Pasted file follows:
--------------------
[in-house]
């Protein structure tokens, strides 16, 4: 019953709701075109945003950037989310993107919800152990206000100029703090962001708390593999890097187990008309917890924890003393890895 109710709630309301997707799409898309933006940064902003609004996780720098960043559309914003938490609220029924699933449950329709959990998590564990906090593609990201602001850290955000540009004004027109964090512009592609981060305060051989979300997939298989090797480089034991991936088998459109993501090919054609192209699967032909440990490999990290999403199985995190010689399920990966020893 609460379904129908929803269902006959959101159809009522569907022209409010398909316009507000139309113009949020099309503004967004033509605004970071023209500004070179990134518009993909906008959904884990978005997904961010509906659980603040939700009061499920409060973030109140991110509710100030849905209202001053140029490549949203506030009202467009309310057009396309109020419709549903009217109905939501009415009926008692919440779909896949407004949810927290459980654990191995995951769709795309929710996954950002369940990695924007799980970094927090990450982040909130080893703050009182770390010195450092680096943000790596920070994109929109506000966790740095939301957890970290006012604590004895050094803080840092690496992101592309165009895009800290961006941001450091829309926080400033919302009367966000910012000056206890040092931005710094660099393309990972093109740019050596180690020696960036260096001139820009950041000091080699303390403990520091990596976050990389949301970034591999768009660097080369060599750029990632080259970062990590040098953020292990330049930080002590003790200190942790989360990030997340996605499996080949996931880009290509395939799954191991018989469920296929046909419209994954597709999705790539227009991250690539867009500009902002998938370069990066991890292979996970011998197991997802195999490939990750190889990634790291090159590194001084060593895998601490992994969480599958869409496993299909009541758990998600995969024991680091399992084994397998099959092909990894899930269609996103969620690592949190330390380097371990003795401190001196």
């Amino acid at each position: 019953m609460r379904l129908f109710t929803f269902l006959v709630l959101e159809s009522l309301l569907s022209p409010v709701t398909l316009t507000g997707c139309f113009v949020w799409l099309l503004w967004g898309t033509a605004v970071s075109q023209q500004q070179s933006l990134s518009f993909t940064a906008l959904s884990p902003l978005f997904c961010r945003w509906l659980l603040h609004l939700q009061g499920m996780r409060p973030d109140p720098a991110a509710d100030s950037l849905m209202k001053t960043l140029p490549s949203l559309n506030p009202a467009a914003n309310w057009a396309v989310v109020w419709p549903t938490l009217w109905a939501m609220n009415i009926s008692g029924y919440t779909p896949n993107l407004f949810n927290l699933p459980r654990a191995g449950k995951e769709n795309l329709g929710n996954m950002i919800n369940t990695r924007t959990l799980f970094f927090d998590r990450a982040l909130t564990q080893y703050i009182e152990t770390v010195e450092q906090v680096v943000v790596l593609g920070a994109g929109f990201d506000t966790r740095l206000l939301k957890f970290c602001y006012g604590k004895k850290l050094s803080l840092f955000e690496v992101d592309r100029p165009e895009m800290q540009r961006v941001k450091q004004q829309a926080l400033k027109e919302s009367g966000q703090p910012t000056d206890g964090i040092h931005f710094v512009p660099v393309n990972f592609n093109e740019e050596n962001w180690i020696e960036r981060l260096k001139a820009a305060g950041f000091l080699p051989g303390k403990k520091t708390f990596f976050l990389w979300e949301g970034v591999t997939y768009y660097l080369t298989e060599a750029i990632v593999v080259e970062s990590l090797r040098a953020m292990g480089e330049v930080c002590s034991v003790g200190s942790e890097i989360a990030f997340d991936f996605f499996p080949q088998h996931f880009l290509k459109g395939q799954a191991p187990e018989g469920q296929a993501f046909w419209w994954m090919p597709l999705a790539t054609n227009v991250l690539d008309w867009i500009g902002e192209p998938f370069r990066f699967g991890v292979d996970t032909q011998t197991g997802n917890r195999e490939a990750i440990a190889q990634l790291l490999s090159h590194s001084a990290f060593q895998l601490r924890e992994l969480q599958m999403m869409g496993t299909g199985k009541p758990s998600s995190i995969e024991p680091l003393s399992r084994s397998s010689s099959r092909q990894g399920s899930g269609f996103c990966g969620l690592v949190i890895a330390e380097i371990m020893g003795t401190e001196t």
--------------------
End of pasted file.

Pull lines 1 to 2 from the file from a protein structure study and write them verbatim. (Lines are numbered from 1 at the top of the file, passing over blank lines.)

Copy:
[in-house]
């Protein structure tokens, strides 16, 4: 019953709701075109945003950037989310993107919800152990206000100029703090962001708390593999890097187990008309917890924890003393890895 109710709630309301997707799409898309933006940064902003609004996780720098960043559309914003938490609220029924699933449950329709959990998590564990906090593609990201602001850290955000540009004004027109964090512009592609981060305060051989979300997939298989090797480089034991991936088998459109993501090919054609192209699967032909440990490999990290999403199985995190010689399920990966020893 609460379904129908929803269902006959959101159809009522569907022209409010398909316009507000139309113009949020099309503004967004033509605004970071023209500004070179990134518009993909906008959904884990978005997904961010509906659980603040939700009061499920409060973030109140991110509710100030849905209202001053140029490549949203506030009202467009309310057009396309109020419709549903009217109905939501009415009926008692919440779909896949407004949810927290459980654990191995995951769709795309929710996954950002369940990695924007799980970094927090990450982040909130080893703050009182770390010195450092680096943000790596920070994109929109506000966790740095939301957890970290006012604590004895050094803080840092690496992101592309165009895009800290961006941001450091829309926080400033919302009367966000910012000056206890040092931005710094660099393309990972093109740019050596180690020696960036260096001139820009950041000091080699303390403990520091990596976050990389949301970034591999768009660097080369060599750029990632080259970062990590040098953020292990330049930080002590003790200190942790989360990030997340996605499996080949996931880009290509395939799954191991018989469920296929046909419209994954597709999705790539227009991250690539867009500009902002998938370069990066991890292979996970011998197991997802195999490939990750190889990634790291090159590194001084060593895998601490992994969480599958869409496993299909009541758990998600995969024991680091399992084994397998099959092909990894899930269609996103969620690592949190330390380097371990003795401190001196």